28 Apr 2013

little things

Little things that make our world. Things I want to capture, tuck away and peek at another day....and smile.

Mr. Pancake.
New gum boots for my boy.
Road side fossicking for olives.
A vintage sifter makes baking all the more delicious.
Playing in Mumma's old pointe shoes.
Toast and tea on a frosty morning. Our tea cosy "Peckachelli" * keeps things warm.

Steph x

* Gorgeous Peckachelli was knitted by my sister-in-law's clever Mum and gifted to us for our  wedding anniversary.
Joining in with the beautiful Em and the lovely Lou.

27 Apr 2013


"A portrait of my babies, once a week, every week."

Bijou -  The many faces of bubbler drinking by herself. Needless to say she was soaking wet.
Remy - His eyes are still blue as the sky but his hair is turning delicious shades of copper.

Joining in with the beautiful Jodi.

Steph x

23 Apr 2013

bigger little boats


Afternoon wanders. Cardigans wrapped around shoulders as the sun dips.
Fossicked seed pods.
Nimble digits poke and prod. Sunburst orange dough yields to the touch.
Rainbow masts and paper sails.
A whisker of glue. A flourish of hand.
Bigger little boats to join this fleet.
Dreams of far off ports.
Gentle times to bathe weary limbs in, to tame runaway thoughts.
Embracing a simple life.

Steph x

21 Apr 2013

little things

Little things that make our world. Things I want to capture, tuck away and peek at another day....and smile.

Late afternoon tea. A cardi was required.
She is in colouring in heaven!
I always love me an old fence post.
Show tunes on the wall of a quirky cafe.
The joys of pulling funny faces.
Hot chocolate beard.

Steph x

 .Joining in with the beautiful Em and the lovely Lou.

20 Apr 2013



"A portrait of my babies, once a week, every week."

Bijou -  She found my red lipstick.
Remy - His first pair of jeans.
Joining in with the beautiful Jodi.

Steph x

19 Apr 2013


Oh Friday evening and all the promise of restorative pottering that comes with the weekend dawn. Perhaps we'll bunker down and fill the kitchen with smells of spice and stewing fruit. I've got my sights set on bubbling a pot of this on the stove and then slathering it on market fresh sourdough. My knitting basket may well be emptied of my honey girl's first knit of the season as a gentle afternoon to-ing and fro-ing along silvery needles will complete it. And then there's delicious vintage fabrics longing to be conjured into frocks for wee ladies. The vacuuming can wait another day.

Or will this weekend bring adventure. A slow amble amongst time worn pretties; precious trifles from yesteryear.  The hiss of a coffee machine and cheerful banter with laid back, funky dressed folk. Books would be perused, some purchased and brought home in brown paper bags. Later with fingers curled around china tea cups they would be slowly and ceremoniously opened to let the wondrous feeling of a new collection of verse linger. I would love to bring India Flint's ethereal and utterly inspiring text home and perhaps the next chapter of Sarah Napthali's gentle Buddhism for Mothers series for Mumma soul nourishing.

Time to slink about in marle grey leggings and his socks. Taking turns to ask, "Shall I put the kettle on?". Lazy, rejuvenating stillness and no plans. Block play and harvesting ruby red tomatoes. A road trip to plan. Fossicking out new little nooks of our lady city. A new skirt perhaps. I wonder where the Autumn breeze will take us.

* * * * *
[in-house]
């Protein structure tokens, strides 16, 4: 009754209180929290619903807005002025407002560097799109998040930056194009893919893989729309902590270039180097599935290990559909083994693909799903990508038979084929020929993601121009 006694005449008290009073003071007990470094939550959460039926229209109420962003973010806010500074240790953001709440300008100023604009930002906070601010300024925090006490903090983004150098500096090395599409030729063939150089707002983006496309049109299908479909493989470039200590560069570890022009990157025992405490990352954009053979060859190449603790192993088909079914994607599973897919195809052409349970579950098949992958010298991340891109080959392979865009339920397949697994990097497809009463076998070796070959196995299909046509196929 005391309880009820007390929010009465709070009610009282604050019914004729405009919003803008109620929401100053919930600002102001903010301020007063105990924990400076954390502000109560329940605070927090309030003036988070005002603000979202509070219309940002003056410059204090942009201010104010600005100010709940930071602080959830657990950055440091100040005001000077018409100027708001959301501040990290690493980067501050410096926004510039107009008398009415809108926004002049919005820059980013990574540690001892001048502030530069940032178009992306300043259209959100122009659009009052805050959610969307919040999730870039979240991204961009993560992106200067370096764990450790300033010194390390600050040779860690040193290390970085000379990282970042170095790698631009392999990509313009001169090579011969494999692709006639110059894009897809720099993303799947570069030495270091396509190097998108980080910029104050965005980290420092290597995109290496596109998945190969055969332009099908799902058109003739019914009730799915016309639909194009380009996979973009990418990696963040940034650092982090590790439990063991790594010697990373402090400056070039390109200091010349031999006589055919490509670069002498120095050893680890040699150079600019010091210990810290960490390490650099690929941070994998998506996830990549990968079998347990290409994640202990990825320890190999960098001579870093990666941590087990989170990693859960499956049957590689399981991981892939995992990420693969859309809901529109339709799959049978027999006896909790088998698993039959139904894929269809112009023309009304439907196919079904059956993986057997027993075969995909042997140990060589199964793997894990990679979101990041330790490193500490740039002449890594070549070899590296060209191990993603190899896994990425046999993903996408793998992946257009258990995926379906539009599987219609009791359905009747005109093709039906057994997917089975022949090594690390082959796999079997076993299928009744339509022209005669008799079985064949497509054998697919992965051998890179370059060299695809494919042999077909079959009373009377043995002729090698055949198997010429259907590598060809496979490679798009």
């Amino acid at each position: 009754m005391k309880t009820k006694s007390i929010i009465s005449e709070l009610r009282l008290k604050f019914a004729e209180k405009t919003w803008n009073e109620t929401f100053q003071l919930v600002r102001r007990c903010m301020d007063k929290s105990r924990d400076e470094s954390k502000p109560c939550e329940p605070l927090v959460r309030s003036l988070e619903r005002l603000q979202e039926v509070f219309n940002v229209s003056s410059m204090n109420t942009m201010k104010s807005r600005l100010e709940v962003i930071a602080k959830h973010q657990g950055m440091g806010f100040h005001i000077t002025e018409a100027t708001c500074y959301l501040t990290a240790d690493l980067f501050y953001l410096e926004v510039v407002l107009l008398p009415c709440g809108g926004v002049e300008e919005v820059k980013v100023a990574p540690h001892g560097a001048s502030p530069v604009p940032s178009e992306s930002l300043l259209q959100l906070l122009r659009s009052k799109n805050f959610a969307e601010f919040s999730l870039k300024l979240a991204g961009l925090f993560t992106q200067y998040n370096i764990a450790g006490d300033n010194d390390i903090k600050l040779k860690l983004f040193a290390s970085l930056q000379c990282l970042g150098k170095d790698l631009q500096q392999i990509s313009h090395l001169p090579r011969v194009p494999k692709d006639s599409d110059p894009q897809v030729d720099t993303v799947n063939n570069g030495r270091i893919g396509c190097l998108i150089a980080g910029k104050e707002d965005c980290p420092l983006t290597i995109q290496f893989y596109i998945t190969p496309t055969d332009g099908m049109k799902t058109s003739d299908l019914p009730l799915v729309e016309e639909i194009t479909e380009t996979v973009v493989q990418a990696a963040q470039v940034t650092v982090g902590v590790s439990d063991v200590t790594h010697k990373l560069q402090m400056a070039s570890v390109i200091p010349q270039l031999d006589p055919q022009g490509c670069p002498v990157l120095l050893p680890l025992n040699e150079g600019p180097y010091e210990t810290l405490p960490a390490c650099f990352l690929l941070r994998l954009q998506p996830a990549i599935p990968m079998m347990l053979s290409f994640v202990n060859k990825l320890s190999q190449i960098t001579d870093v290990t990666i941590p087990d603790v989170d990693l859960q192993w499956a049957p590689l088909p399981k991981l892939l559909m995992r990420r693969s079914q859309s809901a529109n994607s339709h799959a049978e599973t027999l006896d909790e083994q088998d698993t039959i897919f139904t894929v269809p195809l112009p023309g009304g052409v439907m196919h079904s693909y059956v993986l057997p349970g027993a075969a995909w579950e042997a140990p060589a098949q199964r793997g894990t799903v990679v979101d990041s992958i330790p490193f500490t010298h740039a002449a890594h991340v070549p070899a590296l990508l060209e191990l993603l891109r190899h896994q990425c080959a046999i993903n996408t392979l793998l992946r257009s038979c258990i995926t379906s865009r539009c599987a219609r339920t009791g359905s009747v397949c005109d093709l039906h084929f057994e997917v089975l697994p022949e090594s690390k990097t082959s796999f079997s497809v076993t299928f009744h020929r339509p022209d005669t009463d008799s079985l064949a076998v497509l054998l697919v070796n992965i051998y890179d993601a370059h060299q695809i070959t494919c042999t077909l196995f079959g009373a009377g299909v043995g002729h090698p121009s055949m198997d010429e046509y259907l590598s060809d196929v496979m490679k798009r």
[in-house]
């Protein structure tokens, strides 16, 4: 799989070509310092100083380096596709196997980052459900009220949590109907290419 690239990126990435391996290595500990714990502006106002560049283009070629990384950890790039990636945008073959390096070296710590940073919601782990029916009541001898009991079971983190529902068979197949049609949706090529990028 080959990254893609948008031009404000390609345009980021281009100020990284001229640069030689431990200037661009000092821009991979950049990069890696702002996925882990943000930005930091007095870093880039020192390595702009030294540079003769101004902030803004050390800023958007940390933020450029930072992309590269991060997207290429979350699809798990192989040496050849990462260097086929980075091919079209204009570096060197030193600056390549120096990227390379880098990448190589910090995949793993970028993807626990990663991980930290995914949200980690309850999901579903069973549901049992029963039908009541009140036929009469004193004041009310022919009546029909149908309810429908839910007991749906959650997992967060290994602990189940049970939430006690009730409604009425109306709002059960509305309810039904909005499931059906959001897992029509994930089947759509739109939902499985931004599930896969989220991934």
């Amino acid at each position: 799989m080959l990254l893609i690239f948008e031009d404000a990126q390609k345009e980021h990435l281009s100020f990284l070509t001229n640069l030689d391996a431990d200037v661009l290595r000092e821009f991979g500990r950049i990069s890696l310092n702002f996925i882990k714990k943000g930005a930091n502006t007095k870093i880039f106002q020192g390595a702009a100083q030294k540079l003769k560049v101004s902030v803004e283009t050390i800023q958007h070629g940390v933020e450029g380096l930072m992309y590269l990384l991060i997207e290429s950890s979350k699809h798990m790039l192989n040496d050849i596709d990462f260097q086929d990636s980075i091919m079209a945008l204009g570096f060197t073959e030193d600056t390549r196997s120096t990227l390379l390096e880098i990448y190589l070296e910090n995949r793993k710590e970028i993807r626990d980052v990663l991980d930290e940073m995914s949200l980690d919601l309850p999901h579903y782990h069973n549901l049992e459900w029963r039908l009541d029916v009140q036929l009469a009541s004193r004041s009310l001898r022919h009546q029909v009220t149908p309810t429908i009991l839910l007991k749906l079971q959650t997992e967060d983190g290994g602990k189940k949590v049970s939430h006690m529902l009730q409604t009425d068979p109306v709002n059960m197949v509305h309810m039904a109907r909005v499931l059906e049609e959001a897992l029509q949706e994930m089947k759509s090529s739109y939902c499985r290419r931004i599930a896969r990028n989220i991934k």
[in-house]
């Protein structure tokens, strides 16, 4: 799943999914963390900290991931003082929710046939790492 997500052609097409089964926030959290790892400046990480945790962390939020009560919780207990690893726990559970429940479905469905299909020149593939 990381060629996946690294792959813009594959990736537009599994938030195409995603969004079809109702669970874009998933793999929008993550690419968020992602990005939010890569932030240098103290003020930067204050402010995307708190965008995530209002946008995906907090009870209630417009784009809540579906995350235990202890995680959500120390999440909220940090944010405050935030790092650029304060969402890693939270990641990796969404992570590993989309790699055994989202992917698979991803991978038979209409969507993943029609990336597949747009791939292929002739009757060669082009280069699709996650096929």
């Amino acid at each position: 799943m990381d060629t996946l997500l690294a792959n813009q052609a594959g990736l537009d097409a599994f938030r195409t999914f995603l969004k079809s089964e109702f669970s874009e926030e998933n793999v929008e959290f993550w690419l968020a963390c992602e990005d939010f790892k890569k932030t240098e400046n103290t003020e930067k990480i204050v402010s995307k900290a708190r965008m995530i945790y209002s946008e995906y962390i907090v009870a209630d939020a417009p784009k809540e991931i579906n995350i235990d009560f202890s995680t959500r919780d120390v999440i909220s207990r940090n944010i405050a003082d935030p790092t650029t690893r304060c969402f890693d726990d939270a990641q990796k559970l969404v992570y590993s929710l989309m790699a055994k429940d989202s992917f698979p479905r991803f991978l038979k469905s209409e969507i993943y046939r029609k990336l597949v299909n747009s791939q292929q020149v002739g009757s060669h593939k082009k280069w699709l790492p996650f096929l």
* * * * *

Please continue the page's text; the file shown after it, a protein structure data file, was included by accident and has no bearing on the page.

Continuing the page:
What are your plans for this precious new weekend? May it be grand lovely friends.

Steph x

18 Apr 2013


Upon reflection of my days teaching small children I recollected the many whole group lessons I created on basic tasks such as how to hang up your painting and how to remove your lunch box from your bag and re-zip it so all and sundry wouldn't cascade on the floor below. We sat in small groups and practised cleaning up our paint spills with a damp cloth and tried every manner of stuffing the blocks into the shelf until we realised that an ordered approach worked best. My goal was to foster a certain independence in my class by providing them with step by step instructions on how to do everyday things. Success was inevitable when tasks where broken down into smaller increments and pride was palpable.

Yes there was mess, yes many lessons were repeated over and over in the early days eating into an already crammed curriculum but giving my charges the necessary tools to do things for themselves not only gave them great pleasure but made day to day learning so much easier and richer in the long term. My time could be spent facilitating deep learning as opposed to putting out spot fires on the clean up front. Maria Montessori's philosophy that children are capable and competent beings was (and still is) something I believed in very strongly. Our little people rise far beyond our expectations when given the ladder to do so.

In the hustle and bustle of family domesticity however, I found myself straying from these ideals.
I had morphed into a human cyclone wiping the table with one hand whilst stooping to pick up stray blocks with the other. Convenience reigned as completing tasks by myself was easier and quicker and shamefully indulged my perfectionist tendencies. I stood back and realised my little buddy was at my side throughout it all. Bijou was already a very eager and equally competent helper in the kitchen so I dusted off my teaching philosophies and went about increasing more opportunities for her to contribute to our daily world. These are some of the changes we are making:

  •  A cupboard rearrange made way for a thrifted basket filled with a set of cutlery, napkins       and coasters for our dinner. Placemats are kept nearby. I spent many early evenings demonstrating putting one placemat for each person in our family and retrieving the basket from the cupboard. Glasses were moved down low and Bijou was shown time and time again how to carry them one at a time to the table. This simple task is now labelled as her job and although somewhat time consuming in the beginning I am grateful for her help in that often crazy pre-dinner dash.
  • Perfection is not paramount. Her lopsided bed making is greeted with cheers of triumph and I give myself a sharp slap on the hand during the day if the desire to straighten it starts to overwhelm.
  • An old potato "chipper" has become the perfect knife for her and she now cuts fruit for our morning tea and vegetables for dinner in her Hi-Tot using her very own chopping board.  The haphazard shapes make me smile as I stir the soup pot and think of her growing independence. Similar tools can be found online at Michael Olaf.  We will soon add a masher, a safety vegetable peeler and egg slicer to her kitchen tools.
  • A small dustpan and brush was also purchased and we spent gentle time together practising holding the dustpan on an angle and sweeping slowly and carefully. The challenge was keeping the dustpan straight whilst navigating her way to the bin but over time she has mastered this and now comes from far and wide if there is a spill in house such is her eagerness to help.